3794Who was that? (was "Dolly Jones")
- Feb 3, 2007Jazz histories acquaint us with reputedly great players who never
recorded (e.g., Bolden, Perez, Hardy) and others who were presumably
past their prime by the time they found their way into a recording
studio (e.g., Oliver, Keppard). Another specialized category worthy
of attention is that of "under-recorded" jazz players: not only
musicians of demonstrated excellence such as Jabbo Smith and Punch
Miller, whose lifestyles made them difficult to pin down, but also
supposedly minor figures who never led their own groups, appearing as
sidemen on (in some cases) only a handful of recordings, yet
producing memorable solos or accompaniments that can only make us
wonder why they weren't heard from more often - and make us wish that
they had been. Everyone will have his own list. Here's part of mine.
Keg Johnson: not a Teagarden follower, not a tailgate player, but a
sprightly, bouncy swinger who was never given enough solo space.
Heard to best advantage with Chu Berry.
Edward Inge, Glyn Paque: clarinets best known to me from Red Allen
small-group sessions. Consistently fine playing in both solos and
Shirley Clay, Guy Kelly: strong trumpet leads in a variety of combo
settings, and equally powerful Armstrong-influenced solos. Kelly at
his best on Ammons's "Boogie Woogie Stomp."
Chauncey Houghton, Tony Zimmers: except for the giants of the era
(Hawkins, Young, Webster), these two tenors could hold their own with
anyone. Houghton pops up with Fats Waller here and there, while
Zimmers, said by some to be the best (white) Swing tenor of all, is
outstanding on four sides with one of Lil Armstrong's small groups.
Morey Samel (sometimes listed as Samuel): no solos that I know of,
but beautiful, sensitive trombone phrasing behind Manone's vocals on
two Gene Gifford sides ("Nothing But the Blues," "Squareface").
Where did he come from? Where did he go?
Dolly Jones: the best female horn player I have ever heard - and I've
heard only one recording of hers. Does any more of her work exist?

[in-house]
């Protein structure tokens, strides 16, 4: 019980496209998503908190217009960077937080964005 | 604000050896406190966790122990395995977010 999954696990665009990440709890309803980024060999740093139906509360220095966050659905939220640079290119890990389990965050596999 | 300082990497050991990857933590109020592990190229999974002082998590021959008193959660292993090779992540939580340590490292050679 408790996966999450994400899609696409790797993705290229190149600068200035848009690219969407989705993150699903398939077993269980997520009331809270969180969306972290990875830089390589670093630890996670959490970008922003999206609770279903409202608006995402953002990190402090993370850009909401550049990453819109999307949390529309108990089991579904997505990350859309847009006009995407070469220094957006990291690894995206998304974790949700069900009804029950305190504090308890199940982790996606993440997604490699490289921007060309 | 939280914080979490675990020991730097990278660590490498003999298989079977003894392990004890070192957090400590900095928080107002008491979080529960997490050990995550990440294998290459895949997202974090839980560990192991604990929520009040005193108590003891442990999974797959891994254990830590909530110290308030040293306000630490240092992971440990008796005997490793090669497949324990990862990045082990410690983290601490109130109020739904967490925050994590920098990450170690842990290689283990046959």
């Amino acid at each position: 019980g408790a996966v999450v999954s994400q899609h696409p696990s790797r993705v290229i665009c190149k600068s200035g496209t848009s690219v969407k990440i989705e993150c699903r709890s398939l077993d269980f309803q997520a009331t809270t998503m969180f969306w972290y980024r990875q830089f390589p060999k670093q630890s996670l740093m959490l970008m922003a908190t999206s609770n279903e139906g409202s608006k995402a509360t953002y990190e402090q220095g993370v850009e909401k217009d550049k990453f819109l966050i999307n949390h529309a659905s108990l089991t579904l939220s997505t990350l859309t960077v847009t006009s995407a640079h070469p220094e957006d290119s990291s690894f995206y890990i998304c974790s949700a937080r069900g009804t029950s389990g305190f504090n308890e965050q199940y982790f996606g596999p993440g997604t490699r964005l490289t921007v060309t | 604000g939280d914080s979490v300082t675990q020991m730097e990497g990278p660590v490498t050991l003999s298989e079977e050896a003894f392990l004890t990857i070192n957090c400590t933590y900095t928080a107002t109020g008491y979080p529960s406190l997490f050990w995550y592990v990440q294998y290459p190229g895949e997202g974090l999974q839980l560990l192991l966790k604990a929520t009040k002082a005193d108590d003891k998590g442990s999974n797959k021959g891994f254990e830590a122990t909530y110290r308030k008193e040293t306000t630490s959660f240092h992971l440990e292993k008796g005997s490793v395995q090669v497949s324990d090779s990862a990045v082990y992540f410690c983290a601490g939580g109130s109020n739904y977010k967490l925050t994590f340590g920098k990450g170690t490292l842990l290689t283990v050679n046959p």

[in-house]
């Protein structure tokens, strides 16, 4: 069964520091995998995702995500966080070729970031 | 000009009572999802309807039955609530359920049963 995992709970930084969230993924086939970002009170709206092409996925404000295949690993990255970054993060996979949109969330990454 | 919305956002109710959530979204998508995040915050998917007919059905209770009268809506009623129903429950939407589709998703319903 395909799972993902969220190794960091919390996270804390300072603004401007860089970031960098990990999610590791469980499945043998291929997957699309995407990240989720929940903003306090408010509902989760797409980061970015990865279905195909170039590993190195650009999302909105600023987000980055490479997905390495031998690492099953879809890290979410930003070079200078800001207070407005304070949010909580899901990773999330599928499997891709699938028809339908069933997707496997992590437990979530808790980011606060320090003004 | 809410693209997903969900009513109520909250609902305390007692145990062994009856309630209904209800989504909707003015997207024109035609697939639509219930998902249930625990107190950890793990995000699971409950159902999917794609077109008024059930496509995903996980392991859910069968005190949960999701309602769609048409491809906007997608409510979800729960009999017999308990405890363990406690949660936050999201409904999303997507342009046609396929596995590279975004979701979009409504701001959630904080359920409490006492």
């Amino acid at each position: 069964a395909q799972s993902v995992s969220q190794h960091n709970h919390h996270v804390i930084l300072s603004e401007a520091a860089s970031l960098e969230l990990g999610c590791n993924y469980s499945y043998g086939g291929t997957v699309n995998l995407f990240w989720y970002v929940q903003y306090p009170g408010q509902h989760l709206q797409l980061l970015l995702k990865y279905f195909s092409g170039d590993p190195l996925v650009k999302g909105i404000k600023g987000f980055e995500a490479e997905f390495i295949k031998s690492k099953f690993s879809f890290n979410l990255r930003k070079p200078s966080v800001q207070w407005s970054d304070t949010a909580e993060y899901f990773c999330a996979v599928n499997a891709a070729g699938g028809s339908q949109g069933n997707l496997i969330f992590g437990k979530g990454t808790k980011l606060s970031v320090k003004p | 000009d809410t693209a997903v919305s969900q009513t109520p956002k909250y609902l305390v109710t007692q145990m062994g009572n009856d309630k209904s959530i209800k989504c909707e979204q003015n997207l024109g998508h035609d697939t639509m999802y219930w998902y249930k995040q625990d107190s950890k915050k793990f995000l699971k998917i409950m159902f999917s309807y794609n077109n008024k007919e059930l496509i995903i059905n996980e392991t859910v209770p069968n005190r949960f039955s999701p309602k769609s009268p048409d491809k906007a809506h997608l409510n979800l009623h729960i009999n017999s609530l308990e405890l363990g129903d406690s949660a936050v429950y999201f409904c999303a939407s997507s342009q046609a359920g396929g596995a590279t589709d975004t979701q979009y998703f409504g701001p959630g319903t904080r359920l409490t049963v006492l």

If you didn't know who was playing, you'd never guess it was a woman
--- In RedHotJazz@yahoogroups.com, Howard Rye <howard@...> wrote:
> on 3/2/07 12:56, islay77 at fraser.mccombe@... wrote:
> Does anyone know anything about her?
> Lots. This is based on the version of my New Grove entry on her
> happens to be on my computer:
> Jones, Dolly [Doll; Hutchinson; Armenra; Doli Armena](b Chicago,
> unknown). Trumpeter and singer. Her mother, Diyaw, was also a
> her father played saxophone. She began her musical career as a
member of the
> family band busking on the streets of St. Louis where they recruited
> Josephine Baker to dance with them around 1919. This act
> in vaudeville.
> In 1922, she was a member of a trio in Kansas City; a slightly
later trio in
> Chicago included George James and drummer Alice Calloway.
> In May 1925 she was a member of Ma Rainey¹s band at the Grand
> Chicago, and in June 1926 recorded with Albert Wynn. When/That
> (OK 8350) are her only securely identified recordings.
> In 1928, she toured with Ida Cox. After marrying Jimmy Hutchinson
> to use his name professionally, working with pianist Irene
> joining Walter Barnes in mid-1931. She left to form her own band,
> Spiritis of Rhythm, in July 1932.
> In 1932, she also worked with Lil Armstrong¹s Harlicans. By this
> was again known as Dolly Jones, but shortly adopted the surname
> assumed to be derived from the names of the Egyptian gods, which
> also began to use professionally. In 1933, she was in a band led by
> saxophonist Jack Bradley and trumpeter Bobby Booker at the Broadway
> Danceland in New York.
> She can be seen in Oscar Michaux¹s 1936 film Swing in which she is
> Doli Armena¹, and performs China Boy and I may be wrong. In 1937,
she was a
> member of Mezz Mezzrow¹s Disciples of Swing at the Uproar House,
> but by 1938 she had returned to Chicago where she again worked with
> and Irene Armstrong.
> In February 1939, she had an all-female band in Chicago, but by
> was a member of Sammy Price¹s band in New York. In 1943, she joined
> Durham¹s all-female band.
> Though nothing has been discovered of her later career, she
> remained musically active as she played in workshops with Eddie
> the 1970s.
> As well as the variants already quoted, her adopted surname appears
> contemporary sources as Aremenra and Amera.
> Diyaw Jones appears on an Ethel Waters session but the tracks were
> issued and don't appear to survive.
> Howard Rye, 20 Coppermill Lane, London, England, E17 7HB
> Tel/FAX: +44 20 8521 1098
> [Non-text portions of this message have been removed]
- << Previous post in topic Next post in topic >>